PRESQUE ISLE, Maine — After eliminating 28 positions last year, officials in SAD 1 in Presque Isle were hoping they would receive more state and federal aid for education this year to invest back in the district.
Those hopes have been dashed, according to Superintendent Gehrig Johnson, who said Monday that SAD 1 will lose close to $1 million in state and federal aid for the 2011-12 school year. Johnson is working with the school board both to lessen the impact on the district’s educational system and to prevent a significant property tax increase on area residents.
Johnson said SAD 1 will lose $860,181 in state aid and see a decrease of $130,039 in federal funds for the coming school year. He told the school board during a recent meeting that the funding cuts likely will mean the district has to eliminate positions, freeze wages and put off some maintenance projects.
The district consists of Presque Isle, Chapman, Castle Hill, Mapleton and Westfield.
Last year, SAD 1 saw a decrease of $750,000 in state and federal aid. To cope with the situation, the school board eliminated 28 full- and part-time positions, which saved almost $600,000 in employment related costs. The board also reduced other costs for supplies and equipment by over $460,000.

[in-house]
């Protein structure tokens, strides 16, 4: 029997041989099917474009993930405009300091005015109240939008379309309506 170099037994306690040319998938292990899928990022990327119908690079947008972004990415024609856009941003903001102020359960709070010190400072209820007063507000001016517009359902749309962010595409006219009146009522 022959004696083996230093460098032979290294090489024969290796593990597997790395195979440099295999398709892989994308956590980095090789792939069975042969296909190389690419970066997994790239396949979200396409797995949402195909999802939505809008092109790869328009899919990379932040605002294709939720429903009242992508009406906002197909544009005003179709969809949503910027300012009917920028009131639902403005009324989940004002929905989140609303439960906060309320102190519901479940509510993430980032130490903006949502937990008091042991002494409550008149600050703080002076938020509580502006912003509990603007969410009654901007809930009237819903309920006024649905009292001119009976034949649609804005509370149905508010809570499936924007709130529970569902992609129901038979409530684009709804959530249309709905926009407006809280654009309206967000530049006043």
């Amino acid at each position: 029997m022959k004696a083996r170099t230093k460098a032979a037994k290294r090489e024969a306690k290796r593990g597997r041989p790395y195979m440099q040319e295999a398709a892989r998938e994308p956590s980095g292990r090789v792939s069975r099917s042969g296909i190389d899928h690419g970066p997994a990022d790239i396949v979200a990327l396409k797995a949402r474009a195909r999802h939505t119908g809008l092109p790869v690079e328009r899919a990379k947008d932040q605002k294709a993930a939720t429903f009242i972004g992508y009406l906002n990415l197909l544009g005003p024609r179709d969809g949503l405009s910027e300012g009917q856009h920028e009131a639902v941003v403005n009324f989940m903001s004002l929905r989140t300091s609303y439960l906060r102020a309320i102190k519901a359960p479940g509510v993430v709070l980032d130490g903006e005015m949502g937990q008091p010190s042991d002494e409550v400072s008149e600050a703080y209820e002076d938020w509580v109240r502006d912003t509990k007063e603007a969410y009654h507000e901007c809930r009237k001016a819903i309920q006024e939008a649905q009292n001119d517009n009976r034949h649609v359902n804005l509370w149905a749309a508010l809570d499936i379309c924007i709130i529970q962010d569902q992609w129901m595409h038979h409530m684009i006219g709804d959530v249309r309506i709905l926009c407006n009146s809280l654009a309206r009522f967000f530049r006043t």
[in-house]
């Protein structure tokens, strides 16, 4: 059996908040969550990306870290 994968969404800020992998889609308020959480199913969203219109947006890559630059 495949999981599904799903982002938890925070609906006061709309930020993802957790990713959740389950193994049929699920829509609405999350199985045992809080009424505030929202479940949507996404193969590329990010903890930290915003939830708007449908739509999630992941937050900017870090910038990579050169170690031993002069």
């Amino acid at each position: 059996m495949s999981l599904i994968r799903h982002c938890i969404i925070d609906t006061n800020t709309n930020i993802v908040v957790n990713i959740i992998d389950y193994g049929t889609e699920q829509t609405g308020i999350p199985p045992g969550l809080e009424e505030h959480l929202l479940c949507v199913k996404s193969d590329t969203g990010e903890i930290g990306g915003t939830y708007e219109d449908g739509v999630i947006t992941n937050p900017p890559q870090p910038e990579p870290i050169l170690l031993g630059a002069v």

A similar picture is developing for this year, Johnson said Monday.
Johnson said administrators in the district have voluntarily agreed to a salary freeze, which will save an estimated $30,000. Other employees will receive cost of living increases but also see a projected 6 percent increase in medical insurance premiums.
Four teaching positions and three nonteaching slots will be eliminated through attrition. Those include one fourth-grade teacher at Zippel Elementary School, two junior high positions at Presque Isle Middle School, two custodians, one bus driver, and an English department position at Presque Isle High School. Four teachers also have voluntarily retired under a new incentive program introduced in the district last month.
At this point, Johnson said, it does not look like anyone in the district will lose their jobs because of the budget crunch. He estimated that four of the five municipalities in the district will see an increase of less than 1 percent in the local share for education. Presque Isle will not see a tax increase.
Even though Johnson was warned last year that the district likely would lose an estimated $700,000 in state aid for the 2011-12 school year, the foreshadowing didn’t make the loss any easier to bear.
“It is a very difficult situation,” he said Monday. “Especially after the big hit we took last year.”
Budget workshops will be held at 5 p.m. Monday, April 11, and Wednesday, April 13, in the board conference room at Presque Isle High School.